Subject: I have found a CD that I think you would enjoy
Live at Fillmore 1968
Genres: Pop, Rock, Classic Rock, Metal
Had this 2 CD set, recorded just prior to the band's Columbia debut in 1968, been released in the mid-'70s, it would have been a multi-platinum certainty. Today it's an object lesson in how time can turn white-hot acts int... more »
Listen to Samples
Had this 2 CD set, recorded just prior to the band's Columbia debut in 1968, been released in the mid-'70s, it would have been a multi-platinum certainty. Today it's an object lesson in how time can turn white-hot acts into stone cold catalog filler. Pretty cool version of "Soul Sacrifice," though. --Jeff Bateman
Similarly Requested CDs
FairiesWearBoots8272 | USA | 07/18/2000
(5 out of 5 stars)
"Fans of early Santana will love this. It has great versions of Santana standards such as Jingo, Soul Sacrifice, Persuasion and Treat. It also has some rare tunes which I don't think are on other Santana albums such as Fried Neckbones, Chunk A Funk and Conquistadore. The songs are mostly lengthy jam-style tunes with plenty of improvisation. Freeway alone is 30 minutes long, but doesn't hardly seem like it. I only have a couple of complaints about this release. Soul Sacrifice is awesome as always, but actually has very little guitar soloing. Fortunately, Gregg Rolie's organ soloing makes up for it. It's still not as good as the awe-inspiring woodstock version. Second, the absence of Mike Shrieve, future Santana drummer. The drummer from these performances isn't bad, but not as great as Mike Shrieve. Petty complaints aside, this is a great CD which fans of Santana's peak era ('69 to '72) will love. Anyone who likes jam band music (early Allman Brothers, Phish) will enjoy this also."
Groovin' Times at the Fillmore
G B | Connecticut | 10/14/2001
(4 out of 5 stars)
"These are some of the earliest recordings of Santana, before they hit it big with their classic debut and the show-stopping performance at Woodstock. The band's Afro-Latin sound hasn't really gelled yet -- Mike Shrieve's absence on drums is obvious, and the lack of the Latin percussionists (just a conga player here) makes the rhythms a little less exciting. Carlos's playing shows signs of his future greatness but on some of the jams he sounds a little tentative. The live versions of tunes that would appear on the debut are much looser and the band really stretches out compared to the studio. "Jingo" and "Treat" are especially nice. I'm not sure I'd say this version of "Soul Sacrifice" is better than the one performed at Woodstock, but it's still interesting. Some of the never previously released tunes are really just jams that sometimes work ("Chunk-a-funk") and sometimes overstay their welcome (the 30 minute "Freeway Jam"). There's also a smoldering version of Albert King's "As the Years Go Passing By" and a groovy cover of Chico Hamilton's "Conquistadore Rides Again". All in all, these live recordings find Santana halfway between the 60s San Francisco sound of long, drug-soaked jams and their trademark Latin Rock. These performances must have made some very stoned kids very happy back in '68. It's not perfect, but it's fun to listen to!"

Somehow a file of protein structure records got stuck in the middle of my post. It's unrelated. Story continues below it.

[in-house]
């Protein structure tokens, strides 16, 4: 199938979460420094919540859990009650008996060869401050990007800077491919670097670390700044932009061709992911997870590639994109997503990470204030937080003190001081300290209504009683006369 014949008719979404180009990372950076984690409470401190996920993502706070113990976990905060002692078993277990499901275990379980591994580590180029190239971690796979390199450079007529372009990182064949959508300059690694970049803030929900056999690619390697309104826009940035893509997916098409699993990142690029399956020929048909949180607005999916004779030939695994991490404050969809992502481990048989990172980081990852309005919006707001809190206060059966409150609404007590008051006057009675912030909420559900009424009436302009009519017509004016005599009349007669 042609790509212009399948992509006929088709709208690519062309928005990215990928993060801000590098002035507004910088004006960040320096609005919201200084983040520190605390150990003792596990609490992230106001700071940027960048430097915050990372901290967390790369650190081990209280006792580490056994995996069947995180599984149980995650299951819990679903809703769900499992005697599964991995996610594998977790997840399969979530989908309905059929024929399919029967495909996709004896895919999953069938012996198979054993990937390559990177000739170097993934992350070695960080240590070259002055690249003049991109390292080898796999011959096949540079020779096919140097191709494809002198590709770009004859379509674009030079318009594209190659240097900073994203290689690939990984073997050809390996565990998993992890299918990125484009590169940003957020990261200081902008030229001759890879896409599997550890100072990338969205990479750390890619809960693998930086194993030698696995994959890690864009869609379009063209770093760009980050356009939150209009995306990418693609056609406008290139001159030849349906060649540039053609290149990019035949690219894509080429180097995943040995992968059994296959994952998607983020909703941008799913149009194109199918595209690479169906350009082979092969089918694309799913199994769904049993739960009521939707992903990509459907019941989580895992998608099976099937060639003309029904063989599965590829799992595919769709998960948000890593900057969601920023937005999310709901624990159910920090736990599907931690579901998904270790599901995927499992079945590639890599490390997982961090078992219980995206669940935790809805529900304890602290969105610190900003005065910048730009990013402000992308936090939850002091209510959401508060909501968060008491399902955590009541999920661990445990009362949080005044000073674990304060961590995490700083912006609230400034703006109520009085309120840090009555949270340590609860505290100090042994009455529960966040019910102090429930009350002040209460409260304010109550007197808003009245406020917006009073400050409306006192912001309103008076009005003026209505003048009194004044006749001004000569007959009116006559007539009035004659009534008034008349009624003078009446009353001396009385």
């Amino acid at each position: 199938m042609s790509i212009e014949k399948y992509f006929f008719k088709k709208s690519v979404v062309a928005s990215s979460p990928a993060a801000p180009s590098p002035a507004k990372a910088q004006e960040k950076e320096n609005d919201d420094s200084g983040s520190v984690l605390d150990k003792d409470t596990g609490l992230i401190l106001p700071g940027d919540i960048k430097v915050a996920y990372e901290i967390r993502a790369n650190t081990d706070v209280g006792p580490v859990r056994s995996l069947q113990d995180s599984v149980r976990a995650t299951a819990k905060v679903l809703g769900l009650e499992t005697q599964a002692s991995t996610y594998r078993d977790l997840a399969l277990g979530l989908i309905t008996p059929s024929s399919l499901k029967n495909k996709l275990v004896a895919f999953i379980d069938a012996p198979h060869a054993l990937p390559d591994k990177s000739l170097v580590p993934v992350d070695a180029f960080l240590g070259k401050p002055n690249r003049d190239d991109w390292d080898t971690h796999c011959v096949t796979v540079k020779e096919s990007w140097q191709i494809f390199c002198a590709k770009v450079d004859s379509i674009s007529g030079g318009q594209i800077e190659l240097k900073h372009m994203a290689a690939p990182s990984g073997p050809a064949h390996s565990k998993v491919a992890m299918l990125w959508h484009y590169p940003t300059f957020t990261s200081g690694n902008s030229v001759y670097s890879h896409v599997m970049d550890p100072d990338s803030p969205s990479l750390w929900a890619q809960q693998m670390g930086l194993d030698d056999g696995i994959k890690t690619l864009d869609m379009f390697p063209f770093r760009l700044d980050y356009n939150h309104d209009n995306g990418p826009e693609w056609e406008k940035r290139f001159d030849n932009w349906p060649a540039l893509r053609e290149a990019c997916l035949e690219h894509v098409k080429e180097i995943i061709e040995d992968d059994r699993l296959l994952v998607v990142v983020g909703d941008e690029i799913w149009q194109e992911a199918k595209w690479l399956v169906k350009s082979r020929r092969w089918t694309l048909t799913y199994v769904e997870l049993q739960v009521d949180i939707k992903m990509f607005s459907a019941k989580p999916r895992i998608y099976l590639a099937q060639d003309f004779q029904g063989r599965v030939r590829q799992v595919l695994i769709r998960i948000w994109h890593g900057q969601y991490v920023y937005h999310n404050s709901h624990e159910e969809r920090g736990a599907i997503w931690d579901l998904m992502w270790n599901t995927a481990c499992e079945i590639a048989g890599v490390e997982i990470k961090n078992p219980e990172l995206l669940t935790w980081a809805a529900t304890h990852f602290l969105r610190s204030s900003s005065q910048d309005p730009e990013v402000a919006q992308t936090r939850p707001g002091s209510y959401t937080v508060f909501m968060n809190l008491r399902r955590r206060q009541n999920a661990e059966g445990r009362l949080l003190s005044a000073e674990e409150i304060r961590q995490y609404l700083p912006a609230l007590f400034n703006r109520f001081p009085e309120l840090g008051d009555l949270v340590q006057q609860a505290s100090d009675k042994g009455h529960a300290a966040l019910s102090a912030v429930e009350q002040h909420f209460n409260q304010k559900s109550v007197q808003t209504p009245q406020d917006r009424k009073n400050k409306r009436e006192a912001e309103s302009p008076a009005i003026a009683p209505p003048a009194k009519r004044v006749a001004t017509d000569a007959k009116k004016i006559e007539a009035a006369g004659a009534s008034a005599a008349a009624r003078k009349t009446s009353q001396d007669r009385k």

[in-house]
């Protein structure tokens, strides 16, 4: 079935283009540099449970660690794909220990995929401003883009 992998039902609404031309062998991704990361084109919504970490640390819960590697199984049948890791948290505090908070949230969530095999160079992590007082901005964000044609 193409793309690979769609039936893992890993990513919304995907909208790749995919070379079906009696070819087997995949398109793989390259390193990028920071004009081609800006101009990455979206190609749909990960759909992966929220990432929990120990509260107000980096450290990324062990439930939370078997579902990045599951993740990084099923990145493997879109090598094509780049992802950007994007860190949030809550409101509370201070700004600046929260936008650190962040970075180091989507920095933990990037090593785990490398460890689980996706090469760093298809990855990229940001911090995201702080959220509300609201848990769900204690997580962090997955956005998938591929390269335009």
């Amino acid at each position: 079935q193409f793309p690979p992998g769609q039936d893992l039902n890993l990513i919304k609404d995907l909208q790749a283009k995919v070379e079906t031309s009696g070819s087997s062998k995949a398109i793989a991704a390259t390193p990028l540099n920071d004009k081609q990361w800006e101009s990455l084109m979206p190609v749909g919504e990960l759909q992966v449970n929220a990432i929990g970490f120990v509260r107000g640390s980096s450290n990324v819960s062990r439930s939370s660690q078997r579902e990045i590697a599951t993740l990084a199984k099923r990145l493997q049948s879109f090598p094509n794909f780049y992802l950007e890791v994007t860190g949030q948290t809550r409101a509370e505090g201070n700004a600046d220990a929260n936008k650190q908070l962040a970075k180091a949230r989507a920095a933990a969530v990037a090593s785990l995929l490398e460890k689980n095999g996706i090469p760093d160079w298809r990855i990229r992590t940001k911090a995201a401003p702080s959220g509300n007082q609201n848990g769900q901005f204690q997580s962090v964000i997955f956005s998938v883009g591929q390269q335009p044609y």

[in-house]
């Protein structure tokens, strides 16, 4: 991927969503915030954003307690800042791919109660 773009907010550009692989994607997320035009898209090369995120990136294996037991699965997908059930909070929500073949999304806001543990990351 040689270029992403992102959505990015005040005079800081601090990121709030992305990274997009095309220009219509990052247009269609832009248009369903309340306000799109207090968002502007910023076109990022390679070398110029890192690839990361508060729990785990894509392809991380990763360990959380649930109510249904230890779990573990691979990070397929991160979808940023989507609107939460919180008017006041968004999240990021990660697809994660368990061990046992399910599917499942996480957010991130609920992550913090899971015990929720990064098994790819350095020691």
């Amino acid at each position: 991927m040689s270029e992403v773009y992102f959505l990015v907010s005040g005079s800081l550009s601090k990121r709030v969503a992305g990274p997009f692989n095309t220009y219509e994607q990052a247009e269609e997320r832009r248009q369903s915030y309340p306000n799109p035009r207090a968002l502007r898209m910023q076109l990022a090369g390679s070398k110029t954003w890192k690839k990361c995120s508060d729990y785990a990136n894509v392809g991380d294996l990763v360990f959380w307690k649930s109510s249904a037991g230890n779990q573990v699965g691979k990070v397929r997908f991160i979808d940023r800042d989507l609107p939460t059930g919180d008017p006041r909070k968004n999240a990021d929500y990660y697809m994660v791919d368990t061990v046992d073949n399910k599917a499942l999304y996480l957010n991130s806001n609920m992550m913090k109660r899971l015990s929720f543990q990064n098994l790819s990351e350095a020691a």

A 60's rock fan
G B | 06/26/2000
(5 out of 5 stars)
"Six months before recording their great debut album and 21 years before his recent world wide sucess, Carlos Santana, Gregg Rolie and band played their hearts out for four nights at the Filmore West in December of 1968.This album is not only a great Santana album but one of the great live albums of the 60's. I often agree with the Amazon staff but their review here is way off. This CD contains 9 songs four of which would show up on the debut album and 5 were unreleased until now.My favorite song on the CD is the totaly different version of "Treat" here than on the debut album. Gregg Rolie's piano introduction is great. It is easy to forget how magical Carlos Santana and Rolie were togeather. Of the unreleased songs "Conquistadore Rides Again" is a highpoint. Great version of "Persuasion" too.Amazing sound for a 60's recording but Columbia Legacy always seems to do a great job. Forget the various live albums by The Doors, The Byrds, Joplin and the Airplane. This one ranks with Dylan live at The Royal Albert Hall, Hendrix and Redding at Monterey and the Stones at Madison Square Garden. That it was unreleased Until 1997 is all the more remarkable because most unreleased rock albums should stay that way. Enjoy!"